Object #1021655 from MS-Papers-0032-0010

7 pages written 8 Nov 1860 by Sir Donald McLean to Sir Thomas Robert Gore Browne in Auckland Region

From: Secretary, Native Department - Administration of native affairs, Reference Number MS-Papers-0032-0010 (29 digitised items). Includes papers relating to the activites of Ngati Toa and its allies along the Kapiti Coast at Wainui, Whareroa, Te Uruhi, Waikanae, Otaki, Ohau, and Porouatawhao ca 1860. This was a period when the colonial settlers at Wellington thought themselves to be under imminent attack by Ngati Toa and others. Wi Tako Ngatata's activities were under suspicion as well (ie Wi Tako left the Hutt Valley with a mounted escort of sixty seven well-armed men from Waikanae and Whareroa).

A transcription/translation of this document (by ATL) appears below.

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Page 1 of 7. View high-resolution image

English (ATL)

Native Secretary's Office. Auckland.

8th. November 1860.



Sir,

As the changes recently proposed and assented to by your Excellency, with reference to the management of Native Affairs, involve practically a surrender of their administration to your responsible advisors, I feel it my duty to record my opinion against such a transfer, especially in the present circumstances of the Colony.

1. I consider that such a transfer should not take place at any time without the free

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English (ATL)

and intelligent cansent of the natives themselves, who will be most affected by it; and who, in ceding the sovereignty of the country to Great Britain, relied upon the assurances then given, and which have been since repeated by every Governor, that no change should take place in existing relations between them and Her Majesty.

2. I consider that a time more inopportune than the present could not have been chosen for making this change; when the country is in a state of war, and while the Imperial Government is earnestly solicited to maintain an expensive Military Force for the protection of the colonists.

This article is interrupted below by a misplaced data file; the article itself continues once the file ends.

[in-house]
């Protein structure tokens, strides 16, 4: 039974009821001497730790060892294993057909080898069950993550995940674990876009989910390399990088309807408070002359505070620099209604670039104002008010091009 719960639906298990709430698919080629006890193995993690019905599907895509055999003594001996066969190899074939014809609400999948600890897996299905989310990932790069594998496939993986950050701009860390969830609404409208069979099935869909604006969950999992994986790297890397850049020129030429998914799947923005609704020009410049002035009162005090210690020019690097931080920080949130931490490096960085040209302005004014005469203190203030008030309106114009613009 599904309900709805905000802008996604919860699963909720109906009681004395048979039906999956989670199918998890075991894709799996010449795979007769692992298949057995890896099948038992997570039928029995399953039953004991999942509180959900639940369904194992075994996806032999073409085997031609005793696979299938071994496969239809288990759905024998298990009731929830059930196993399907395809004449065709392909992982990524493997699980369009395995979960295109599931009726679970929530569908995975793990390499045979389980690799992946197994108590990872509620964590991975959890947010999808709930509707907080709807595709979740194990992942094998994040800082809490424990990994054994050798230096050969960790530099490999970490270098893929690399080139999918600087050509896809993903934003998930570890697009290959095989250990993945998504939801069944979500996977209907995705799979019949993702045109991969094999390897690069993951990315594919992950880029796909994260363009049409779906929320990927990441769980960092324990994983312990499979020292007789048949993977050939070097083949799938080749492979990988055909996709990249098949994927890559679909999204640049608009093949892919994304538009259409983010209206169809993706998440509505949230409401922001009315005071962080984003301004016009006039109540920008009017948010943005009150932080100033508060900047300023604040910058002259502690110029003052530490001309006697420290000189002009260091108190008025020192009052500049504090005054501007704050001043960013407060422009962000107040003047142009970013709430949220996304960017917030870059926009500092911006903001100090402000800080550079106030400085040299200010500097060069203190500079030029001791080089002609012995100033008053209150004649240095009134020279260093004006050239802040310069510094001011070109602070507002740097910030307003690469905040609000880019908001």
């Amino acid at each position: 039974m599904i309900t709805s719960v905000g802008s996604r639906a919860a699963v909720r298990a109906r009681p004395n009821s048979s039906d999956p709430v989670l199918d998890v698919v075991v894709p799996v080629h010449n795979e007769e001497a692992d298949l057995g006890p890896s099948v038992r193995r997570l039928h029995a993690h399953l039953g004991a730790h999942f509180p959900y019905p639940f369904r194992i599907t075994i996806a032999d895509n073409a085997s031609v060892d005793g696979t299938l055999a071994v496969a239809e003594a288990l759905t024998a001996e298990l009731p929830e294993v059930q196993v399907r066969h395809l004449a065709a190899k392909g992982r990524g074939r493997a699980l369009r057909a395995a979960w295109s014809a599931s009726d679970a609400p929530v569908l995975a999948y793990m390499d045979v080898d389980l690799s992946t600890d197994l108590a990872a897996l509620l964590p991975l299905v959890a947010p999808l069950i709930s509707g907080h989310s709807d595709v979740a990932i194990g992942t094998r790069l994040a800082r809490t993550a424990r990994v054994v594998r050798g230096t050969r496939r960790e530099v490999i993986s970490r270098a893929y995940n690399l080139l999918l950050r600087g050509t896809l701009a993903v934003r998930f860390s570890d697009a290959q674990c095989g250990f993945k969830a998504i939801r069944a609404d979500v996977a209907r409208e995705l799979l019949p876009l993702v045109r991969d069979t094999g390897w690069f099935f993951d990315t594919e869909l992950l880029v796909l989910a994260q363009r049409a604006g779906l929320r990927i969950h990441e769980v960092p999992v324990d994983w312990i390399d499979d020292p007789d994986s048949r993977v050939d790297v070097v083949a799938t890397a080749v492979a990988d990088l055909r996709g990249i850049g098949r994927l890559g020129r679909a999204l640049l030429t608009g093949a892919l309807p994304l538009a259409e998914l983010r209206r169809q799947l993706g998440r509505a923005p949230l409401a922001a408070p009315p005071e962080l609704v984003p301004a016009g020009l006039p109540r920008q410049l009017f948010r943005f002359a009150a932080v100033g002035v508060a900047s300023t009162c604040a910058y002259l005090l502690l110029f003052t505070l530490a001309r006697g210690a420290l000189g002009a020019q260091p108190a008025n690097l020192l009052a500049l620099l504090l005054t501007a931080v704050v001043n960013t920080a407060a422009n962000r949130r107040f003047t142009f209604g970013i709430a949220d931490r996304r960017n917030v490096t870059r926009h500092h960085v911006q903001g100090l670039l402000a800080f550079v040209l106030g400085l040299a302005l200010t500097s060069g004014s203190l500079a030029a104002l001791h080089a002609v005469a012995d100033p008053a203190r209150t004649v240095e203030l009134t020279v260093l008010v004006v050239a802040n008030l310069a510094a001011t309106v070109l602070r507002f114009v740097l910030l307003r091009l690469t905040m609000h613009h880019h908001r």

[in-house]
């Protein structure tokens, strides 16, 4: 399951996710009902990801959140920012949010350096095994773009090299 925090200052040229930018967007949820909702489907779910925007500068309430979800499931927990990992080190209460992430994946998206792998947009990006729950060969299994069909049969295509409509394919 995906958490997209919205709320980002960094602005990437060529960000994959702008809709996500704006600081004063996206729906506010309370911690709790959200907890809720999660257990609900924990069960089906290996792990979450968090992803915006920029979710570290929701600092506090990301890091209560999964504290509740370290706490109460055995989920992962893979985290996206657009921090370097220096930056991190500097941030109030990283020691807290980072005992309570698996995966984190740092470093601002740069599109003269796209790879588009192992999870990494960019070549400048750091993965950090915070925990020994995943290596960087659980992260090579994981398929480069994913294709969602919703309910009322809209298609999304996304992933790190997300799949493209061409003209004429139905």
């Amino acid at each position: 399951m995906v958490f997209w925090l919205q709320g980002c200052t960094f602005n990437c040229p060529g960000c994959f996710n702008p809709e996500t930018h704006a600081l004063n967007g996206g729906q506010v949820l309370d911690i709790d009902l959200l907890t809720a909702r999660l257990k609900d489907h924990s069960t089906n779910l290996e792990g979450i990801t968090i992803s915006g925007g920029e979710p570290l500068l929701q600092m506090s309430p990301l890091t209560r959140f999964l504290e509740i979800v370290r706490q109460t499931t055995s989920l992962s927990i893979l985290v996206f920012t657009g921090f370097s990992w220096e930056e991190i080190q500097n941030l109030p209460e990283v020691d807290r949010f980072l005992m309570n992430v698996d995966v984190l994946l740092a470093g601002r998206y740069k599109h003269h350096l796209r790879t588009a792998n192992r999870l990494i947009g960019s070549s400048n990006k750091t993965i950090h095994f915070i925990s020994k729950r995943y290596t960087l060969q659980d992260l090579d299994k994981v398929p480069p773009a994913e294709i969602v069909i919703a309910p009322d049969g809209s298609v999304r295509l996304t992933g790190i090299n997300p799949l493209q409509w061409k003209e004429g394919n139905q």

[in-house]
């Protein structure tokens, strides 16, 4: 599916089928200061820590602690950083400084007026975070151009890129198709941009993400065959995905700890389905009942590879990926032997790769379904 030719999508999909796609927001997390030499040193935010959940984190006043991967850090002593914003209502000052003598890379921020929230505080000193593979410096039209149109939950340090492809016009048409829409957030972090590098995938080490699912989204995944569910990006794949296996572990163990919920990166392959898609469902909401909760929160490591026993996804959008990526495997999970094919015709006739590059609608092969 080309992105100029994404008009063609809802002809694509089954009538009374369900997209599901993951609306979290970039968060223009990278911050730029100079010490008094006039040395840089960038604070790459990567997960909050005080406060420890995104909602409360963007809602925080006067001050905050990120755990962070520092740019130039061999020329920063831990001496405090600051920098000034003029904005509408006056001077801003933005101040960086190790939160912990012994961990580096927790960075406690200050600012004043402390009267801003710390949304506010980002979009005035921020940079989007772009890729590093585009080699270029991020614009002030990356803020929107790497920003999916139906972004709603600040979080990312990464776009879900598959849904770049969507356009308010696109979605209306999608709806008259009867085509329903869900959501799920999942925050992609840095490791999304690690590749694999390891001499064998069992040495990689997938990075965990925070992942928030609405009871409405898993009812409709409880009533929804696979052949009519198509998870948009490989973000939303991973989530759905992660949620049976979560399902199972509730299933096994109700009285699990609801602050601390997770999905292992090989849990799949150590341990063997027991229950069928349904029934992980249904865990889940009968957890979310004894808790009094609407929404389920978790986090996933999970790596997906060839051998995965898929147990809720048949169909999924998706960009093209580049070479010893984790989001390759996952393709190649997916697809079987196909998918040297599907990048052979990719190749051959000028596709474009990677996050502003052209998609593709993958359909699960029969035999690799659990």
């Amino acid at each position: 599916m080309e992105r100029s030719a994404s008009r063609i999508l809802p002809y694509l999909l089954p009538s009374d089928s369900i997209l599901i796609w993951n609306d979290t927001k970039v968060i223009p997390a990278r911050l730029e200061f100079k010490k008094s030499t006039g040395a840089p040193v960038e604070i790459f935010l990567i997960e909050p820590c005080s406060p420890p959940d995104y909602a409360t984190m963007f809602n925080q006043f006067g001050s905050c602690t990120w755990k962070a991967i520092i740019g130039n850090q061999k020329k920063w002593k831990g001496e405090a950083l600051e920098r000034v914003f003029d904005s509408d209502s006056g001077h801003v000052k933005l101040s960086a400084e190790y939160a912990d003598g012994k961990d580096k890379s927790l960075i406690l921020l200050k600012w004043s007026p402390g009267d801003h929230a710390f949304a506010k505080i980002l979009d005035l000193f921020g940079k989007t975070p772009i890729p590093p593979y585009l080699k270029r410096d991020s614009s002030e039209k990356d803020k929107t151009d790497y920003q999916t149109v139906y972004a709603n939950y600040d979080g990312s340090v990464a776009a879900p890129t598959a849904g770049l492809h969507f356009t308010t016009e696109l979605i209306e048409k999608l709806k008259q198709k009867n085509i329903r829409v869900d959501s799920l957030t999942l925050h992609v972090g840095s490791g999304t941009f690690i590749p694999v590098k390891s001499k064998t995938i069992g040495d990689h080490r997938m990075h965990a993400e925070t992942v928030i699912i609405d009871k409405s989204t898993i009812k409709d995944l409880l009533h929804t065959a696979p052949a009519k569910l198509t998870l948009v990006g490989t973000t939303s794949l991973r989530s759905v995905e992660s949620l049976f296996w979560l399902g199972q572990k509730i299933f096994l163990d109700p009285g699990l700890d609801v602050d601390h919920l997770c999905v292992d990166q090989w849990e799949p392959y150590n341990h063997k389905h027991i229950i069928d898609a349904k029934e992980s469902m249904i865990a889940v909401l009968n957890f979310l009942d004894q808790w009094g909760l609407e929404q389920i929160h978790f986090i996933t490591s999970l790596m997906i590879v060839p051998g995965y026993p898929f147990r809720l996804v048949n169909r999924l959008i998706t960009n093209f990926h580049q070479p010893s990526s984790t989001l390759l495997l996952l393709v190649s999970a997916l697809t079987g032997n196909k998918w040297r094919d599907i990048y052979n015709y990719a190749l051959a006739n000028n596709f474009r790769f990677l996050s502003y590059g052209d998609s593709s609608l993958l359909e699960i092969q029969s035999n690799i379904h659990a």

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English (ATL)


3. It appears unreasonable that the Grown should be called upon to relinquish its administrative powers in dealing with Native Questions, to the Assembly; while it is expected to bear the expense of any wars that may arise under the management of persons irresponsible to the Crown.

4. The ''Native Council Act'', Just passed by the Assembly, does not, in my opinion, offer a sufficient substitute for the powers about to be conceded; as it does not provide for investing the Native Council with any powers of administration, except by the advice of your responsible advisors.

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English (ATL)


5. The contemplated changes, offteffected without the smallest reference to the natives themselves, are calculated to diminish the confidence hitherto reposed by them in Her Majesty's Government, and in the stability of the relations established with them; which they have bees, by every Representative of the Crown, assured should be maintained inviolate.

6. Justice and good faith demand that such pledges or assurances should not be broken; and that the obligations assumed by the Imperial Government, should not be transferred - at least without a sufficient guarantee that they will be faithfully discharged by those to whom the transfer is made.

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English (ATL)

A permanent appropriation of a fair proportion of the Colonial Revenue to Native Purposes could be in the nature of such guarantee.

7. The Imperial Government is responsible, in the eyes of the natives, for the effects of colonising the country; and any injury they may sustain, through the alienation of their lands for this purpose, will be keenly felt, and imputed by them to the parent Government. It therefore behoves the Crown to pause before surrendering its control over the operations, by which the unalienated 19 million acres of territory now possessed by the natives in the Island, may be

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English (ATL)

made available for colonisation.